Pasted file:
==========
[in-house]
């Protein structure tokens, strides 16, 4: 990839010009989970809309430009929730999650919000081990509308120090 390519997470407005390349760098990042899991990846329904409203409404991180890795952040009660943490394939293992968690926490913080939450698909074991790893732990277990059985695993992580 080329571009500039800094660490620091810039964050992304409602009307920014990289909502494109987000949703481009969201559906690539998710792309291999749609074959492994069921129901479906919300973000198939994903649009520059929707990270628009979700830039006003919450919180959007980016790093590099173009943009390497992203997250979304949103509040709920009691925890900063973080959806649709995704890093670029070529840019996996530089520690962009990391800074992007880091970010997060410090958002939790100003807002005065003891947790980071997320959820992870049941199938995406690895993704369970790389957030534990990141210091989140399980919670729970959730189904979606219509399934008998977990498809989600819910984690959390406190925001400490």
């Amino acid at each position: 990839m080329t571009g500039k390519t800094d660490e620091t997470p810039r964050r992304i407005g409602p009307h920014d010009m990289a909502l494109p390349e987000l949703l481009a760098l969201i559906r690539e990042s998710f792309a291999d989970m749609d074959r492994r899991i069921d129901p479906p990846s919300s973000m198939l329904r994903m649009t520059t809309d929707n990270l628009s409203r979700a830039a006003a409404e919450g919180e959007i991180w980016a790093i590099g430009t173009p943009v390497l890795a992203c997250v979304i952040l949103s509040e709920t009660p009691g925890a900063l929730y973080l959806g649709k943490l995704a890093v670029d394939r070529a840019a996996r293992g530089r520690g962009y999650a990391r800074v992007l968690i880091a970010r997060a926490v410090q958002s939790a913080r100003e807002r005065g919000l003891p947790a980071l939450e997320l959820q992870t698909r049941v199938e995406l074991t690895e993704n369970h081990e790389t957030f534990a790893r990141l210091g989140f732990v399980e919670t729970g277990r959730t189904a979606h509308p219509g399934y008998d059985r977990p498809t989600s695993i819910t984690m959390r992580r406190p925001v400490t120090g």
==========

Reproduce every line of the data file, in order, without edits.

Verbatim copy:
[in-house]
């Protein structure tokens, strides 16, 4: 990839010009989970809309430009929730999650919000081990509308120090 390519997470407005390349760098990042899991990846329904409203409404991180890795952040009660943490394939293992968690926490913080939450698909074991790893732990277990059985695993992580 080329571009500039800094660490620091810039964050992304409602009307920014990289909502494109987000949703481009969201559906690539998710792309291999749609074959492994069921129901479906919300973000198939994903649009520059929707990270628009979700830039006003919450919180959007980016790093590099173009943009390497992203997250979304949103509040709920009691925890900063973080959806649709995704890093670029070529840019996996530089520690962009990391800074992007880091970010997060410090958002939790100003807002005065003891947790980071997320959820992870049941199938995406690895993704369970790389957030534990990141210091989140399980919670729970959730189904979606219509399934008998977990498809989600819910984690959390406190925001400490």
């Amino acid at each position: 990839m080329t571009g500039k390519t800094d660490e620091t997470p810039r964050r992304i407005g409602p009307h920014d010009m990289a909502l494109p390349e987000l949703l481009a760098l969201i559906r690539e990042s998710f792309a291999d989970m749609d074959r492994r899991i069921d129901p479906p990846s919300s973000m198939l329904r994903m649009t520059t809309d929707n990270l628009s409203r979700a830039a006003a409404e919450g919180e959007i991180w980016a790093i590099g430009t173009p943009v390497l890795a992203c997250v979304i952040l949103s509040e709920t009660p009691g925890a900063l929730y973080l959806g649709k943490l995704a890093v670029d394939r070529a840019a996996r293992g530089r520690g962009y999650a990391r800074v992007l968690i880091a970010r997060a926490v410090q958002s939790a913080r100003e807002r005065g919000l003891p947790a980071l939450e997320l959820q992870t698909r049941v199938e995406l074991t690895e993704n369970h081990e790389t957030f534990a790893r990141l210091g989140f732990v399980e919670t729970g277990r959730t189904a979606h509308p219509g399934y008998d059985r977990p498809t989600s695993i819910t984690m959390r992580r406190p925001v400490t120090g």